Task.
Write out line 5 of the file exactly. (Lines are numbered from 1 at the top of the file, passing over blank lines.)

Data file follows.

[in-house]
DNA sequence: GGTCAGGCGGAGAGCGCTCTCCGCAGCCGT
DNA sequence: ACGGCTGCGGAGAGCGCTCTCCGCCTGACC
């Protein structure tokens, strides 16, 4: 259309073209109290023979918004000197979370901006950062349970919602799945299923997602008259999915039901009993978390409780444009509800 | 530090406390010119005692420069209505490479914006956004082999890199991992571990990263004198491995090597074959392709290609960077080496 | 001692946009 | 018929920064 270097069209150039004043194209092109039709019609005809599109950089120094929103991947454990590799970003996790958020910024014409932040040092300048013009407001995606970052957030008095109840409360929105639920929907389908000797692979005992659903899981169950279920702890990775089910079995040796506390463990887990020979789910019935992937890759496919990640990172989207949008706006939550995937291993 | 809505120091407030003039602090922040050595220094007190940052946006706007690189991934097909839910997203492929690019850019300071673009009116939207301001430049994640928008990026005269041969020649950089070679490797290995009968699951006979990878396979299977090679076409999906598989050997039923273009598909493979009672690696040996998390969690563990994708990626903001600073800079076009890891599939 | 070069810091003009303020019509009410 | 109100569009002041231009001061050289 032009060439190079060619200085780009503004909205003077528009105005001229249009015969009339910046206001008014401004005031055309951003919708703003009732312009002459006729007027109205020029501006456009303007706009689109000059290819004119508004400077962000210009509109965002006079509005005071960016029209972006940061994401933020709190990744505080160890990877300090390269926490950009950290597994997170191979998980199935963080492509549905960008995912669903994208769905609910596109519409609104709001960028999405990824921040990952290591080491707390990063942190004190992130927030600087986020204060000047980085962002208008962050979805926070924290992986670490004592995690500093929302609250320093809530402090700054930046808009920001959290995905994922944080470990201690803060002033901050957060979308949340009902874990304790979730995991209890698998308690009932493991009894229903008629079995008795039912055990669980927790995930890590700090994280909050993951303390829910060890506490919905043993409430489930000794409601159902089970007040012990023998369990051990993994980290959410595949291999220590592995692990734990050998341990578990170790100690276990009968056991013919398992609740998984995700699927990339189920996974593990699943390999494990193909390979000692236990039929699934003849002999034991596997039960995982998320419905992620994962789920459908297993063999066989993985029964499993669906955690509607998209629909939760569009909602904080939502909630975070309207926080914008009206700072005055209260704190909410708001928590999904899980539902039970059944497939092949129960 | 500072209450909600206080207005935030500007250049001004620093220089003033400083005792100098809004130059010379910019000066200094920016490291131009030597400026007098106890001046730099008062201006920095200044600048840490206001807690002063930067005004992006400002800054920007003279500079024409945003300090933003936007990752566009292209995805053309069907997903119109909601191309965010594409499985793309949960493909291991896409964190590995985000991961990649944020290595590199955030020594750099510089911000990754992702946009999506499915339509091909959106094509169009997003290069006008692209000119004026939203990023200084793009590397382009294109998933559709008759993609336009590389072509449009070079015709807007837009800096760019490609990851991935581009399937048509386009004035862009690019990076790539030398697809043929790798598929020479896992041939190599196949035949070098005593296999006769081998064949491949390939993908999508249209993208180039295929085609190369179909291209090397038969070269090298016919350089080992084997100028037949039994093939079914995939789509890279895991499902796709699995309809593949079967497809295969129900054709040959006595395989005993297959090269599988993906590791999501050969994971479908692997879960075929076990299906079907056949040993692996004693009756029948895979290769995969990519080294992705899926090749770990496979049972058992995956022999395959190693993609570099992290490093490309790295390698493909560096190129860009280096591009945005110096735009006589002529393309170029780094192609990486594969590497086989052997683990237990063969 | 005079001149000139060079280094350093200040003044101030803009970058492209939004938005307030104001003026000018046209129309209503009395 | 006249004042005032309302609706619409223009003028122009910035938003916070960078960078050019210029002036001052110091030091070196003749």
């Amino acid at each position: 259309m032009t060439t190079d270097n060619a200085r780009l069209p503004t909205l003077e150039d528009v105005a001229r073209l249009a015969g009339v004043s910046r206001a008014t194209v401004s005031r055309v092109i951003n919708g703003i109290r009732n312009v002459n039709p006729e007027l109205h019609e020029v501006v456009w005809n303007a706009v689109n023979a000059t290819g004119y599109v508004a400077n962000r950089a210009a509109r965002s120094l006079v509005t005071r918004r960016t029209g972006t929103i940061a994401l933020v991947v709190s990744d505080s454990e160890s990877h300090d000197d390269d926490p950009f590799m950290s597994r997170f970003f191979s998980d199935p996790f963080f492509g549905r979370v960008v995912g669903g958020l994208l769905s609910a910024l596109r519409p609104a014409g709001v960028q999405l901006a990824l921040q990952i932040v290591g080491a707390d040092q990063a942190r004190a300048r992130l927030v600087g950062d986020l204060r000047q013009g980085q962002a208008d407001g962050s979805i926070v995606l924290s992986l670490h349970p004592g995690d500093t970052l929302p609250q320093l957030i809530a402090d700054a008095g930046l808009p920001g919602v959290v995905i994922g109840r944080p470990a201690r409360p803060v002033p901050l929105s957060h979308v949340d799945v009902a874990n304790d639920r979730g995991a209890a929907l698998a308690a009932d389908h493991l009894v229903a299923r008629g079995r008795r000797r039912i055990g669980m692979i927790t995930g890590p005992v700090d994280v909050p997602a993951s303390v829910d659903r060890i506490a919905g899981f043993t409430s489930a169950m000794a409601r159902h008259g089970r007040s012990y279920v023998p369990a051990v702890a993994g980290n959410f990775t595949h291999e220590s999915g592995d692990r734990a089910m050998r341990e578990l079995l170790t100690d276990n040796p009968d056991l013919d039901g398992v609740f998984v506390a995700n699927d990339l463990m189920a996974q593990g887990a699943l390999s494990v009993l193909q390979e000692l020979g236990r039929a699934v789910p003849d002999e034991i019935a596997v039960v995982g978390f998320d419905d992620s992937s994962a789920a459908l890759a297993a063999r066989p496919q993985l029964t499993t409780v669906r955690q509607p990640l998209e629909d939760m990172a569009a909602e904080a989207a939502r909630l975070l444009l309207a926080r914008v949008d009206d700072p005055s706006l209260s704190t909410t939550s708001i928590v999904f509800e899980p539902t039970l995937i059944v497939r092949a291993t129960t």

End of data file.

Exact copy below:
């Amino acid at each position: 259309m032009t060439t190079d270097n060619a200085r780009l069209p503004t909205l003077e150039d528009v105005a001229r073209l249009a015969g009339v004043s910046r206001a008014t194209v401004s005031r055309v092109i951003n919708g703003i109290r009732n312009v002459n039709p006729e007027l109205h019609e020029v501006v456009w005809n303007a706009v689109n023979a000059t290819g004119y599109v508004a400077n962000r950089a210009a509109r965002s120094l006079v509005t005071r918004r960016t029209g972006t929103i940061a994401l933020v991947v709190s990744d505080s454990e160890s990877h300090d000197d390269d926490p950009f590799m950290s597994r997170f970003f191979s998980d199935p996790f963080f492509g549905r979370v960008v995912g669903g958020l994208l769905s609910a910024l596109r519409p609104a014409g709001v960028q999405l901006a990824l921040q990952i932040v290591g080491a707390d040092q990063a942190r004190a300048r992130l927030v600087g950062d986020l204060r000047q013009g980085q962002a208008d407001g962050s979805i926070v995606l924290s992986l670490h349970p004592g995690d500093t970052l929302p609250q320093l957030i809530a402090d700054a008095g930046l808009p920001g919602v959290v995905i994922g109840r944080p470990a201690r409360p803060v002033p901050l929105s957060h979308v949340d799945v009902a874990n304790d639920r979730g995991a209890a929907l698998a308690a009932d389908h493991l009894v229903a299923r008629g079995r008795r000797r039912i055990g669980m692979i927790t995930g890590p005992v700090d994280v909050p997602a993951s303390v829910d659903r060890i506490a919905g899981f043993t409430s489930a169950m000794a409601r159902h008259g089970r007040s012990y279920v023998p369990a051990v702890a993994g980290n959410f990775t595949h291999e220590s999915g592995d692990r734990a089910m050998r341990e578990l079995l170790t100690d276990n040796p009968d056991l013919d039901g398992v609740f998984v506390a995700n699927d990339l463990m189920a996974q593990g887990a699943l390999s494990v009993l193909q390979e000692l020979g236990r039929a699934v789910p003849d002999e034991i019935a596997v039960v995982g978390f998320d419905d992620s992937s994962a789920a459908l890759a297993a063999r066989p496919q993985l029964t499993t409780v669906r955690q509607p990640l998209e629909d939760m990172a569009a909602e904080a989207a939502r909630l975070l444009l309207a926080r914008v949008d009206d700072p005055s706006l209260s704190t909410t939550s708001i928590v999904f509800e899980p539902t039970l995937i059944v497939r092949a291993t129960t």